The surgical procedure aimed at bringing a part of the small bowel out through a cut in the belly is known as ileostomy surgery. An ileostomy is essentially a diversion created on the small bowel. The part of the small bowel, aka ileum, brought out through a cut in the tummy is known as a stoma.
You will have to wear an ostomy bag over the stoma to manage your waste evacuations. Your stools will pass out without passing through your colon and rectum.
Ileostomy procedure is more common throughout the world.
When is an ileostomy needed?
The purpose of creating an ileostomy is to stop digestive wastes to pass through the entire length of the bowel. You may need an ileostomy for various reasons, including bowel cancer treatment, inflammatory bowel disease, and other conditions related to the colon, rectum, and anus.
The ileostomy procedure
Before undergoing ileostomy surgery, you will see an ostomy care nurse with whom you can discuss the stoma placement options. You can also get information regarding how to live with an ileostomy.
There are two types of ileostomy: loop ileostomy and end ileostomy. During loop ileostomy surgery, the surgeon brings a loop of the ileum out through a cut in the belly. He then makes an incision on the top of that loop to create a stoma. He stitches the edges of that cut with the abdominal skin.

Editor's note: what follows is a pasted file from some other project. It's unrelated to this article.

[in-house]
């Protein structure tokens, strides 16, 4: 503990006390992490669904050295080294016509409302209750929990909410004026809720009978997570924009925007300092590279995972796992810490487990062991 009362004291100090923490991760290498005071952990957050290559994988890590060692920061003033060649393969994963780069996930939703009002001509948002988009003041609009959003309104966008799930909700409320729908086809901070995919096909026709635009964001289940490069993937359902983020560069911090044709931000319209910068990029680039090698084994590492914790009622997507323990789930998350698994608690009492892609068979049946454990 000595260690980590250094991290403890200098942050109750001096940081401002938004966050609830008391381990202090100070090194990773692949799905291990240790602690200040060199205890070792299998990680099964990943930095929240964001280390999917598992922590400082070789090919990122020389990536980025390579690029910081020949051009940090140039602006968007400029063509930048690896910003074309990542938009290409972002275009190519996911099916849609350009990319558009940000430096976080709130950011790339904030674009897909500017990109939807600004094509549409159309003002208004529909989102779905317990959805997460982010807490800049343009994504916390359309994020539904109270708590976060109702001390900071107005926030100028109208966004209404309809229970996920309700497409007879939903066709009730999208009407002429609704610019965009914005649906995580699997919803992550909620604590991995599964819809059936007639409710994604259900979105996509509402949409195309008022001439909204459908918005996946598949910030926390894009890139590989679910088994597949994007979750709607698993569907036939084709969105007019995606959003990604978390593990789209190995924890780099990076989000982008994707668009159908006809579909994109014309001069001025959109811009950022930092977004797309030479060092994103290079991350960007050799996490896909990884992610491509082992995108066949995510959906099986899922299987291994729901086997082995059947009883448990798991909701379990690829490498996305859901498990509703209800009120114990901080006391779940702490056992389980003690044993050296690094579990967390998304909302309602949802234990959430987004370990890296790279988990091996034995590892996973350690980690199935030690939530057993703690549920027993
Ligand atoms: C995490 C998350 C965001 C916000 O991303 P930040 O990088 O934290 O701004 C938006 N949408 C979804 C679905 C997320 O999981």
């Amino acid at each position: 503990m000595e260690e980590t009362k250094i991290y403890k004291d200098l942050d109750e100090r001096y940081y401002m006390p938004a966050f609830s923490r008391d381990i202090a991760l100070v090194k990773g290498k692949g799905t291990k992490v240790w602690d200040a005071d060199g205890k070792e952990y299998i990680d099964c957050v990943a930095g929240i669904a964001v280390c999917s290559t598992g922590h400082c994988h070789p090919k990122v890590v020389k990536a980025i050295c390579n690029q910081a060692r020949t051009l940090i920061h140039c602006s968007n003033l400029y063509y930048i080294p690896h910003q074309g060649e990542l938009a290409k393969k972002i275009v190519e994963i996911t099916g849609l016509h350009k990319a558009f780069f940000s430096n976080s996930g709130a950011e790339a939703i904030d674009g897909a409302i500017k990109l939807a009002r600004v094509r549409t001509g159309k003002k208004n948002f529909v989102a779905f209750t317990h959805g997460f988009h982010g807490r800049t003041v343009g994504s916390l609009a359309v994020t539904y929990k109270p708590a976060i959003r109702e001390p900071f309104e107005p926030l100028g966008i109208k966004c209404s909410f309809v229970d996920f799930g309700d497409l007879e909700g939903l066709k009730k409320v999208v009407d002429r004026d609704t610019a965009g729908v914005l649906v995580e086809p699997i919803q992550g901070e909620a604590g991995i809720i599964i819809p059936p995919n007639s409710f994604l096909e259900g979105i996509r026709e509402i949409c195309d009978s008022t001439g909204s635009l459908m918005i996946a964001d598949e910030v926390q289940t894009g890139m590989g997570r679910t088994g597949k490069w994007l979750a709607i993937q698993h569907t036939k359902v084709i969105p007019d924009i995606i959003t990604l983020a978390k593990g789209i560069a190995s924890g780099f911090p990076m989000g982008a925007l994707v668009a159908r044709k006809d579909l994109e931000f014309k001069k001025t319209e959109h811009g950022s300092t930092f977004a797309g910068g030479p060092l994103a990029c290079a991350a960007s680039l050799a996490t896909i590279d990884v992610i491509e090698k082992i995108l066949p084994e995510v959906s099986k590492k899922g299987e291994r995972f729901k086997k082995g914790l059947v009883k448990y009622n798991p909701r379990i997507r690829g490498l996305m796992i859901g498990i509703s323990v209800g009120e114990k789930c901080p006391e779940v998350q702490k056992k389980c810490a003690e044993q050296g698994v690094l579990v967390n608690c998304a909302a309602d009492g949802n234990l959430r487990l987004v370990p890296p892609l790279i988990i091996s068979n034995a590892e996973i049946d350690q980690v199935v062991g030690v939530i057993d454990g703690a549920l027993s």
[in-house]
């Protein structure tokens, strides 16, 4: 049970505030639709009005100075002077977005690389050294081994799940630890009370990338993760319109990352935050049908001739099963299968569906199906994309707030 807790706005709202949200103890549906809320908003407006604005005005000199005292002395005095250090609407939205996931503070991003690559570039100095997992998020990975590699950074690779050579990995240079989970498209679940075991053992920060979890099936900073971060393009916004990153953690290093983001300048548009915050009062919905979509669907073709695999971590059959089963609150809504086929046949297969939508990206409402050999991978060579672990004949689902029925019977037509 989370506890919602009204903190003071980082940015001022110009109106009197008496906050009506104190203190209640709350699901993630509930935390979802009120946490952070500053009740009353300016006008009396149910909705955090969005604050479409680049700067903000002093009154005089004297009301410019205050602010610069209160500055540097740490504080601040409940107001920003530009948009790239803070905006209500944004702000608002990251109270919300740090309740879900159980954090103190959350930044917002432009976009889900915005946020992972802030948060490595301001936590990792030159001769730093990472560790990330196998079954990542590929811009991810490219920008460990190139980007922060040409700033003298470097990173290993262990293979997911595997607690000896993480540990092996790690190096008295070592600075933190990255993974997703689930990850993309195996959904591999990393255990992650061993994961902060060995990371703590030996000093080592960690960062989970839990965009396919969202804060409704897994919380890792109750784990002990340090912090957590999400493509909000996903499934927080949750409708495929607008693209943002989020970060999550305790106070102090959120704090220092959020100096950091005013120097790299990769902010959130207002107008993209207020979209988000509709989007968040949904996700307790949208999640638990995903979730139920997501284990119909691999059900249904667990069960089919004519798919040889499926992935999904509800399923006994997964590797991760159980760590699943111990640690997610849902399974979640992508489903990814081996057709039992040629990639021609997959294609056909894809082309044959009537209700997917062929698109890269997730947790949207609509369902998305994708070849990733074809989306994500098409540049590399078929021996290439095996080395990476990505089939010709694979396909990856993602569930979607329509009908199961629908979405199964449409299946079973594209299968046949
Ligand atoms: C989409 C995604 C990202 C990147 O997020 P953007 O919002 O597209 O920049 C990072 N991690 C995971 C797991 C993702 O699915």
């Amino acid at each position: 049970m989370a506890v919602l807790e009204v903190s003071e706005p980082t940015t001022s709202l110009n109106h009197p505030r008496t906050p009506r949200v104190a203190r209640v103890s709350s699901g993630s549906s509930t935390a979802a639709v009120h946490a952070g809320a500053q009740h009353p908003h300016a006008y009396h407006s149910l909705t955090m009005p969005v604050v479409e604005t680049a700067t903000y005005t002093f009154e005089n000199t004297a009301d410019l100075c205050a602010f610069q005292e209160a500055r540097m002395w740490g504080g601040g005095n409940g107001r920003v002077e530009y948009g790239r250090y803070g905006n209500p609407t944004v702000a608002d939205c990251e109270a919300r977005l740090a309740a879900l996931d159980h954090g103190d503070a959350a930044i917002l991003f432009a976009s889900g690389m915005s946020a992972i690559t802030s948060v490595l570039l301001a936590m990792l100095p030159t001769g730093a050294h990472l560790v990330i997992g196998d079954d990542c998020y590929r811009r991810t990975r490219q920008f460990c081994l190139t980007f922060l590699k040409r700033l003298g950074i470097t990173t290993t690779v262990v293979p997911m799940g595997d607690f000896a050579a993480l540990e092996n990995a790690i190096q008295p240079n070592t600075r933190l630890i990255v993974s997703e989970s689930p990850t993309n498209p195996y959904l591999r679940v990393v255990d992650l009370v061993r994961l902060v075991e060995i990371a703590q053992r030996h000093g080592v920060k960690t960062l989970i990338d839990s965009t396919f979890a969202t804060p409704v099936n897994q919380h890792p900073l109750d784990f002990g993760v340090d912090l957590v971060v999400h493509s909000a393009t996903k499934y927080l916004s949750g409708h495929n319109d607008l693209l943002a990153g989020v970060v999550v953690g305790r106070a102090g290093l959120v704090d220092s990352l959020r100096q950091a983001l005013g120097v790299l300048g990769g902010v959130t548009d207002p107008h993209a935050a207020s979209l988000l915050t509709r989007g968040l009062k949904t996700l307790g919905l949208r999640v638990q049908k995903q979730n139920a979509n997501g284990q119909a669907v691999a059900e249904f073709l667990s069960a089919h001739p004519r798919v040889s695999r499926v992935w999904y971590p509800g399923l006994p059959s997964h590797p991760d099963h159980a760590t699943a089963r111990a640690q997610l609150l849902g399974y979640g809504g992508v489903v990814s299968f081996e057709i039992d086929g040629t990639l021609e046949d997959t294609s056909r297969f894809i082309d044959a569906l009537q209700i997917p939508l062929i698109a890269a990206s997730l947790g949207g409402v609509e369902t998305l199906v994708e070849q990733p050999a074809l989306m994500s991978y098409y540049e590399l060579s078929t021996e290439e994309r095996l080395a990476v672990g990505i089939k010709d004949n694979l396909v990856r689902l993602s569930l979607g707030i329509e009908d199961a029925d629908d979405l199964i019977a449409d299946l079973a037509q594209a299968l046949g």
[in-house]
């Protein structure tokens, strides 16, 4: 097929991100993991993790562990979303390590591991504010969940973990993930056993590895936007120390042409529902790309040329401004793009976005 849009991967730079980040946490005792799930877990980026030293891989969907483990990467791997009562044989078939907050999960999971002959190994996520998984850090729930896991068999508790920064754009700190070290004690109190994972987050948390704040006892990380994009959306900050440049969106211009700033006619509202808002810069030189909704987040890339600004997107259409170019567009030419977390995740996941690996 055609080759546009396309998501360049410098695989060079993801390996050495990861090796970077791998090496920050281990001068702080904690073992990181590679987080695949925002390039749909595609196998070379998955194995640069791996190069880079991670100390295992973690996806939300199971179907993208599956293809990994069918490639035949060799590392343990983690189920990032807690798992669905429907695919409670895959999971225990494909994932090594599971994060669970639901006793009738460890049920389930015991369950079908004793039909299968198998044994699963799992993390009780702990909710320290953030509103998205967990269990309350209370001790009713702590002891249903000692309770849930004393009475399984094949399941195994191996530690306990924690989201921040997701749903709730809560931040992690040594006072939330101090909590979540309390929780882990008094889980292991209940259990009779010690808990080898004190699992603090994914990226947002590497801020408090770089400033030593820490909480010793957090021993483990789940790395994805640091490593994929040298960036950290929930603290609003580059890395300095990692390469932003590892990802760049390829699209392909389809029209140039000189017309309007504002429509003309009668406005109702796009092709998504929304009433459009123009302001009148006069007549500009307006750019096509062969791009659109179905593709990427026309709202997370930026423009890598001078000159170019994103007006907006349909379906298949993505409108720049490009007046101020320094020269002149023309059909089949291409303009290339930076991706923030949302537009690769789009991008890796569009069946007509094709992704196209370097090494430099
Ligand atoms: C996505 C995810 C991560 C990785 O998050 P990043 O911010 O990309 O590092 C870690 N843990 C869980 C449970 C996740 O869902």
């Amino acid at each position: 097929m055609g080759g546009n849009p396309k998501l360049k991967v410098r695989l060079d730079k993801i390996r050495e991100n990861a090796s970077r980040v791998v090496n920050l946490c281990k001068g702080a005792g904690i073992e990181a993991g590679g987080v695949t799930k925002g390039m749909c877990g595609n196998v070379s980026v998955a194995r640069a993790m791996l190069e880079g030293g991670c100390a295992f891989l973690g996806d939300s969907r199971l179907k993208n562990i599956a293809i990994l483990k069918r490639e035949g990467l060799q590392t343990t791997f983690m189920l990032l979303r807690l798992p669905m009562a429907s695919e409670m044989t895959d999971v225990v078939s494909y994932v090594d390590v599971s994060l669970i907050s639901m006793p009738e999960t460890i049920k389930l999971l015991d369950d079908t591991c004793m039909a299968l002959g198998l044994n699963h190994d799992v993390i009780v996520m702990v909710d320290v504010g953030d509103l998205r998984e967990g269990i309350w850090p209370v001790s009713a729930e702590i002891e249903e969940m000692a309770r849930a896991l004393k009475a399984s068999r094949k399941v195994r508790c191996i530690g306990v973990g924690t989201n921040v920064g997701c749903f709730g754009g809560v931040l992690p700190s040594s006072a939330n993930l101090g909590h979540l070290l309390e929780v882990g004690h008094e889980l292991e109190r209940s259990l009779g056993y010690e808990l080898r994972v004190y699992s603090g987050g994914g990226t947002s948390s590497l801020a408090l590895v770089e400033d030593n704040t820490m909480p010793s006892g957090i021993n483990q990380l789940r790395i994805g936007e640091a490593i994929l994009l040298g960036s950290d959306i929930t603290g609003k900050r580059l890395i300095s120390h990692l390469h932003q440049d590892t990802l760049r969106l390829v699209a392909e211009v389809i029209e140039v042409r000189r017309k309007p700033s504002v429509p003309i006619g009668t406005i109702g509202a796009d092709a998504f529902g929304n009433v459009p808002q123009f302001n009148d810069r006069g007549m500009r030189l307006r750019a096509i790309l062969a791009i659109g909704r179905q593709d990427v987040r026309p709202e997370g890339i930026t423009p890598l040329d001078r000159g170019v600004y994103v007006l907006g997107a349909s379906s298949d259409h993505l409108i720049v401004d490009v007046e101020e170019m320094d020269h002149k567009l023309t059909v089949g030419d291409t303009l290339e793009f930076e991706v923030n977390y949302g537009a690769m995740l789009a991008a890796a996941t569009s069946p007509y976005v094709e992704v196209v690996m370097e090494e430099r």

When creating an end ileostomy, the surgeon disconnects the ileum from the colon and brings the end of the ileum out through an incision in the belly. The inactive part of the bowel is either removed or rested.
Some people also undergo a surgical procedure for the creation of an internal pouch that connects to their anus. This internal diversion is known as the ileoanal pouch. This pouch allows the patient to get rid of bodily wastes through the anus.
End ileostomies and ileoanal pouches are usually permanent. Loop ileostomies, on the other hand, are temporary. A temporary ileostomy is reversed through another surgical procedure.
Your post-operative hospital stay may extend to two weeks. During this time, the surgical staff will monitor your recovery progress. The purpose of keeping you hospitalized for that many days is to make sure that you do not develop any post-surgery complications. An ostomy care nurse will visit you regularly to tell you about ostomy care and life with an ostomy. He or she will teach you how to empty or change your ostomy pouch. You will also learn a lot about peristomal skincare during these days.
After getting back home, you may not be able to ensure optimum ostomy care during the first few days or weeks. There will be errors and resultant complications. Eventually, you will learn everything, and ostomy care will become your second nature. During this entire time, you can get help from your healthcare provider and ostomy care nurse. You can also join an ostomy support group to get psychological help. Proper practice and patience will help you live to the fullest.